LeviathanSynopsis: When a deep sea mining group discovers a mysterious sunken Russian ship off the coast of Florida, they discover that some mysteries are better left unexplored. According to official records, the Russian vessel Leviathan is supposed to be on active duty in the Baltic Sea. However, it is in an Atlantic watery grave, perhaps torpedoed by its own people. But why? With only a few days until their extraction from the undersea station, why would the mining crew want to jeopardize their pay and lives? Well, you see there’s the little devilish temptation in the form of a controlled substance. Booze is not allowed on the deep sea vessel with good reason: it’s 14,000 feet down and you can’t have people suffering hangovers performing highly dangerous tasks. Safety is a culture, here. However, when some high quality vodka turns up amongst recovered effects from the deceased Russkie crew, it leads to threats of a different kind. Instead of hangovers and accidents, this booze is the gateway source to genetic manipulation and unexpected horror. After imbibing the sauce, the crew contracts a skin condition that turns fatal. Little do they realize something awful has been unleashed, a fleshy horror show that hungers for human blood . . . the crew must do what they can to survive. What is the secret the Russian vessel was sunk to keep? Find out in George P. Cosmatos’ LEVIATHAN (1989)!


LEVIATHAN is an oldie but a goodie horror flick from the eighties, a riff on the sorts of working class characters populating Ridley Scott’s ALIEN (1979) as well as John Carpenter’s THE THING (1982) battling a body horror menace. With a cast including Peter Weller, Amanda Pays, Ernie Hudson, Meg Foster, Daniel Stern, Micheal Carmine, Hector Elizondo, Lisa Eilbacher, and Richard Crenna. It’s a sizable cast, who do all they can to make their characters memorable though this being a horror movie from the mean old eighties, it’s pretty much guaranteed a large percentage of them won’t be making it out alive.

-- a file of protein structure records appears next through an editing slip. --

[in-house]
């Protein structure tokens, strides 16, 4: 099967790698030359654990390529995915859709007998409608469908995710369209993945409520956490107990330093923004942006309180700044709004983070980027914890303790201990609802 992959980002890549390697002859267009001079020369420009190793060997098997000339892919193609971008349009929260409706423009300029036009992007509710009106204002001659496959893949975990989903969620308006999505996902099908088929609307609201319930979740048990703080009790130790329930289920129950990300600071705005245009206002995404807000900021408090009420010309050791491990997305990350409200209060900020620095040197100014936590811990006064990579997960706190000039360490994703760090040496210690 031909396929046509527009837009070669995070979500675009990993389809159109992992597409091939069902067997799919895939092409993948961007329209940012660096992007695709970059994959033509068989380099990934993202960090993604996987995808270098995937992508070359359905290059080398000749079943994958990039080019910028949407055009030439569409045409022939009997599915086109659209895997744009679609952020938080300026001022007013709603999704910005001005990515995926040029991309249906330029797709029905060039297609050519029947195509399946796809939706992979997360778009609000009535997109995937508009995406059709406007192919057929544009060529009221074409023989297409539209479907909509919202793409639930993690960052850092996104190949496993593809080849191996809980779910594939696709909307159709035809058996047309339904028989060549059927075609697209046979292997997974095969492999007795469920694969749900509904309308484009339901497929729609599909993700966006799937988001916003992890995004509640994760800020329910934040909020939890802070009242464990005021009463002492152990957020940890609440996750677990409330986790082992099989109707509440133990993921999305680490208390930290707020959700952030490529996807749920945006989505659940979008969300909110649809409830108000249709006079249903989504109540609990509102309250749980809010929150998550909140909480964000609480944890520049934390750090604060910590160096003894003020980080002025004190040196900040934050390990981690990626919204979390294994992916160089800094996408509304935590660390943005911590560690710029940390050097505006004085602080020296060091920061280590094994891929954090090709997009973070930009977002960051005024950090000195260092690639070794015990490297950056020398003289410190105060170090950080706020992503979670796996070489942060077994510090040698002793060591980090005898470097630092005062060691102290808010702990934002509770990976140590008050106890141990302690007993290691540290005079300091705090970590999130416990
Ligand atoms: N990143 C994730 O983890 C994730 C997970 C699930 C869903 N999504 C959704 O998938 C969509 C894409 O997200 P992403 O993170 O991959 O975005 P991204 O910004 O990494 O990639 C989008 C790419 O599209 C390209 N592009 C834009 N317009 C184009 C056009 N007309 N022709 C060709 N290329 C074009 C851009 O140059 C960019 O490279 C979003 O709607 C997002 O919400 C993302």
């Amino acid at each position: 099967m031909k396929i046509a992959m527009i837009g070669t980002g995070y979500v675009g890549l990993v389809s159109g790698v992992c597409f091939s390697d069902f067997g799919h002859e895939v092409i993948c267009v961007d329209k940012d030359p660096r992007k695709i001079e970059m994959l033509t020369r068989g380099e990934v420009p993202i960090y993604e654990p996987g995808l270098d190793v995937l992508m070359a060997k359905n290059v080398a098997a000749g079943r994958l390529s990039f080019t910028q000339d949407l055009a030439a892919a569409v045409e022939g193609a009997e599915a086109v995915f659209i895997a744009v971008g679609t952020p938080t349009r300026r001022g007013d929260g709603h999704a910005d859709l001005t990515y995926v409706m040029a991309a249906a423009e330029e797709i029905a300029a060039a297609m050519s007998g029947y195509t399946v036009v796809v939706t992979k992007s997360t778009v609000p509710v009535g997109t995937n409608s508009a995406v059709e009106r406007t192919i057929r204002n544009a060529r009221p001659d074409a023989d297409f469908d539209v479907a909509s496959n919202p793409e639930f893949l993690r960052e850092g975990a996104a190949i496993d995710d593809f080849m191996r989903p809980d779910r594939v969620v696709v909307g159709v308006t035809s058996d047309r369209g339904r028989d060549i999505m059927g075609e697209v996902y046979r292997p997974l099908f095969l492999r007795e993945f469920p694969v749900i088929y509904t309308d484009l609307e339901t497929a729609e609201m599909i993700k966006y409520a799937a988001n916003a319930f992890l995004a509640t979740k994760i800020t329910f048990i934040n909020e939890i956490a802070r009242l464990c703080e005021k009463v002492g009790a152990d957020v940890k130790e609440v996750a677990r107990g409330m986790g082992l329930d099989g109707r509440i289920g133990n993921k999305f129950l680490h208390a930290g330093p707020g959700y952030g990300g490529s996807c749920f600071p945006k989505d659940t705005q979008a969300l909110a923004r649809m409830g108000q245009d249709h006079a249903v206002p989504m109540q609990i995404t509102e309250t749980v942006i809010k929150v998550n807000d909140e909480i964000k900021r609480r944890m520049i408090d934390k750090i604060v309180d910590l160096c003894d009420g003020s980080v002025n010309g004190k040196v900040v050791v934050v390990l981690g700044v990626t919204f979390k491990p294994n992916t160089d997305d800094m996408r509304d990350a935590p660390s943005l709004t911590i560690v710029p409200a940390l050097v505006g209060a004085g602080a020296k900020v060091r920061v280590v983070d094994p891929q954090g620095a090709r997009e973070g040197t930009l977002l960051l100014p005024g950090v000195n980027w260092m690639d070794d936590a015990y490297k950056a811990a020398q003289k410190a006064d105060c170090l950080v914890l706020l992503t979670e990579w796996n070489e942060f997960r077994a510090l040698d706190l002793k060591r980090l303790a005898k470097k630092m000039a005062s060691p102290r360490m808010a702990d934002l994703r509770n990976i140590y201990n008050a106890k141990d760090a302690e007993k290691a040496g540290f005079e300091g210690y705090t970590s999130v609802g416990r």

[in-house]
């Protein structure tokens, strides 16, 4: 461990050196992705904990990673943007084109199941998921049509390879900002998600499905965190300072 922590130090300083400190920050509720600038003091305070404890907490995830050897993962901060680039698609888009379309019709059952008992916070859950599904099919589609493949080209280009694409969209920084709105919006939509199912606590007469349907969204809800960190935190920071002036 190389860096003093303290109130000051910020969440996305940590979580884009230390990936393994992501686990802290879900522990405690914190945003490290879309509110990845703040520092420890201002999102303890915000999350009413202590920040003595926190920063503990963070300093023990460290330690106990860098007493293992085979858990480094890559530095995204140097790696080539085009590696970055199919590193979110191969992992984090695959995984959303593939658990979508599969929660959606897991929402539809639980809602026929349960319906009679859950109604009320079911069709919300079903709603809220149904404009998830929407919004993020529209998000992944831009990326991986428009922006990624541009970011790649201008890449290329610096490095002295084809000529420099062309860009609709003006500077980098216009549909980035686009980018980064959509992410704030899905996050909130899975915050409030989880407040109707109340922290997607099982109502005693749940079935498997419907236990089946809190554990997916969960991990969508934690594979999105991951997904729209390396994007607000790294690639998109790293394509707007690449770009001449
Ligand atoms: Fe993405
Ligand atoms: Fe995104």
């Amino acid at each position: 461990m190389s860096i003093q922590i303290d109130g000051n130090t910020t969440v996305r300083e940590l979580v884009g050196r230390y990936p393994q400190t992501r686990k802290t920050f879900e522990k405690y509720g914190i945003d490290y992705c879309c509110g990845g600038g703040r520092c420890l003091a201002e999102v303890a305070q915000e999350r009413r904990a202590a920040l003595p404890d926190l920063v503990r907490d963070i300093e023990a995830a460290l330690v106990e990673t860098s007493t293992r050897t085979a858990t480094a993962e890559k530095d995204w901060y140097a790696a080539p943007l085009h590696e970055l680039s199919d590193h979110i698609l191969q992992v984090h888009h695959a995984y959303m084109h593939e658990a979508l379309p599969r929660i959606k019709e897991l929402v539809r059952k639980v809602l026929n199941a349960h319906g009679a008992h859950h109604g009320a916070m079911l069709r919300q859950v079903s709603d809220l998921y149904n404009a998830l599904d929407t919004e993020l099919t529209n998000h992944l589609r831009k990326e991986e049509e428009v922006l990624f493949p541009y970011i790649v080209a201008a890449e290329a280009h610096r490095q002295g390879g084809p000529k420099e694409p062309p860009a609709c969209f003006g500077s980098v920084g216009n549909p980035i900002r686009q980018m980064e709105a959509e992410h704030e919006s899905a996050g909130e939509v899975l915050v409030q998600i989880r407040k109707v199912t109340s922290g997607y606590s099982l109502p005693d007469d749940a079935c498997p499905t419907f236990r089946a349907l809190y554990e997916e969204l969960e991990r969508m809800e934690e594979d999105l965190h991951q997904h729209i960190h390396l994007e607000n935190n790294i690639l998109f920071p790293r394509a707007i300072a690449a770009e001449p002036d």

The script is by a couple of cool flick veterans, including initial work by David Webb Peoples of BLADE RUNNER (1982) and UNFORGIVEN (1992) fame and later rework by Jeb Stuart, whose scripting credits include DIE HARD (1988) and THE FUGITIVE (1993). The story is a fast moving piece that offers some grounding in an the highly dangerous undersea world explored a couple of months before in DEEPSTAR SIX (1989) and a few months later in James Cameron’s THE ABYSS (1989). Yeah, 1989 was the year of undersea suspense!

The director is better known for real-world set action adventure flicks, such as TOMBSTONE (1993), COBRA (1986), and RAMBO: FIRST BLOOD PART II (1985). While there are some “real world” thrills here, including an opening sequence with a faulty deep sea suit, the movie is ultimately a creature feature that builds tension and suspense through its first half and then going somewhat nuts in the latter half as the dwindling crew tries to lure the monster out of hiding and then runs around a lot when they realize that they have bitten on more than they can chew.